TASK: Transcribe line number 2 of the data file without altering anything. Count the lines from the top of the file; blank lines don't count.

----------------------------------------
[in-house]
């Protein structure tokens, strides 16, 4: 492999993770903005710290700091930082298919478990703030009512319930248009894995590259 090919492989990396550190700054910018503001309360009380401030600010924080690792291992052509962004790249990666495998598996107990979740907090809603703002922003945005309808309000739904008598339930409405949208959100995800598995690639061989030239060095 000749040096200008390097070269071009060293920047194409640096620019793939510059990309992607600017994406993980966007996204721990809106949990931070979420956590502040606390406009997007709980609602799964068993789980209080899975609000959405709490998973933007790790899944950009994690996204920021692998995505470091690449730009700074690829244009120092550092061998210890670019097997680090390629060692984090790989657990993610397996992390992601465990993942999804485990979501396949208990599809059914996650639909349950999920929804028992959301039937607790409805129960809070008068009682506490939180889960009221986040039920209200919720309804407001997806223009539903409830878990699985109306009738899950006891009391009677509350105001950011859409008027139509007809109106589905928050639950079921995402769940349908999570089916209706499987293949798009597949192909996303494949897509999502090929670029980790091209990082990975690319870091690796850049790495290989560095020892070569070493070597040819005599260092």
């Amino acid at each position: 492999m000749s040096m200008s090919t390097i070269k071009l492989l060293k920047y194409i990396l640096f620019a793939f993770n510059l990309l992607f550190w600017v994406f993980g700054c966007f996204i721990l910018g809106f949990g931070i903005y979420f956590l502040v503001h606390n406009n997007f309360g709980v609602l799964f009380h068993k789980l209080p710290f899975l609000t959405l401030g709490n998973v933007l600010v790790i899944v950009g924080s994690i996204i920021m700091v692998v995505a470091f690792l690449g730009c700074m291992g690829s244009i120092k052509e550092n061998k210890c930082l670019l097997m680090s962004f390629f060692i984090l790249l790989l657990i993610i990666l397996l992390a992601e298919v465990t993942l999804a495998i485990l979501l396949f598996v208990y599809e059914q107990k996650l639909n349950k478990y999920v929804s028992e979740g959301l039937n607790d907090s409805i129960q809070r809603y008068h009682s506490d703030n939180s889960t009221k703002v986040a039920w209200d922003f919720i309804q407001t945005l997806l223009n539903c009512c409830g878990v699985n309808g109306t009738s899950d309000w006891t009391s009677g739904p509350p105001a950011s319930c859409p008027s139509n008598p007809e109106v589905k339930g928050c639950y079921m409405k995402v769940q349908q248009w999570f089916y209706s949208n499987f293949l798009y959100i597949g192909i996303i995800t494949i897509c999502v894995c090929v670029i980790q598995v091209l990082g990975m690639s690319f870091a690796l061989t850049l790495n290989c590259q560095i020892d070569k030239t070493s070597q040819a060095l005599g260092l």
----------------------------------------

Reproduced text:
């Protein structure tokens, strides 16, 4: 492999993770903005710290700091930082298919478990703030009512319930248009894995590259 090919492989990396550190700054910018503001309360009380401030600010924080690792291992052509962004790249990666495998598996107990979740907090809603703002922003945005309808309000739904008598339930409405949208959100995800598995690639061989030239060095 000749040096200008390097070269071009060293920047194409640096620019793939510059990309992607600017994406993980966007996204721990809106949990931070979420956590502040606390406009997007709980609602799964068993789980209080899975609000959405709490998973933007790790899944950009994690996204920021692998995505470091690449730009700074690829244009120092550092061998210890670019097997680090390629060692984090790989657990993610397996992390992601465990993942999804485990979501396949208990599809059914996650639909349950999920929804028992959301039937607790409805129960809070008068009682506490939180889960009221986040039920209200919720309804407001997806223009539903409830878990699985109306009738899950006891009391009677509350105001950011859409008027139509007809109106589905928050639950079921995402769940349908999570089916209706499987293949798009597949192909996303494949897509999502090929670029980790091209990082990975690319870091690796850049790495290989560095020892070569070493070597040819005599260092």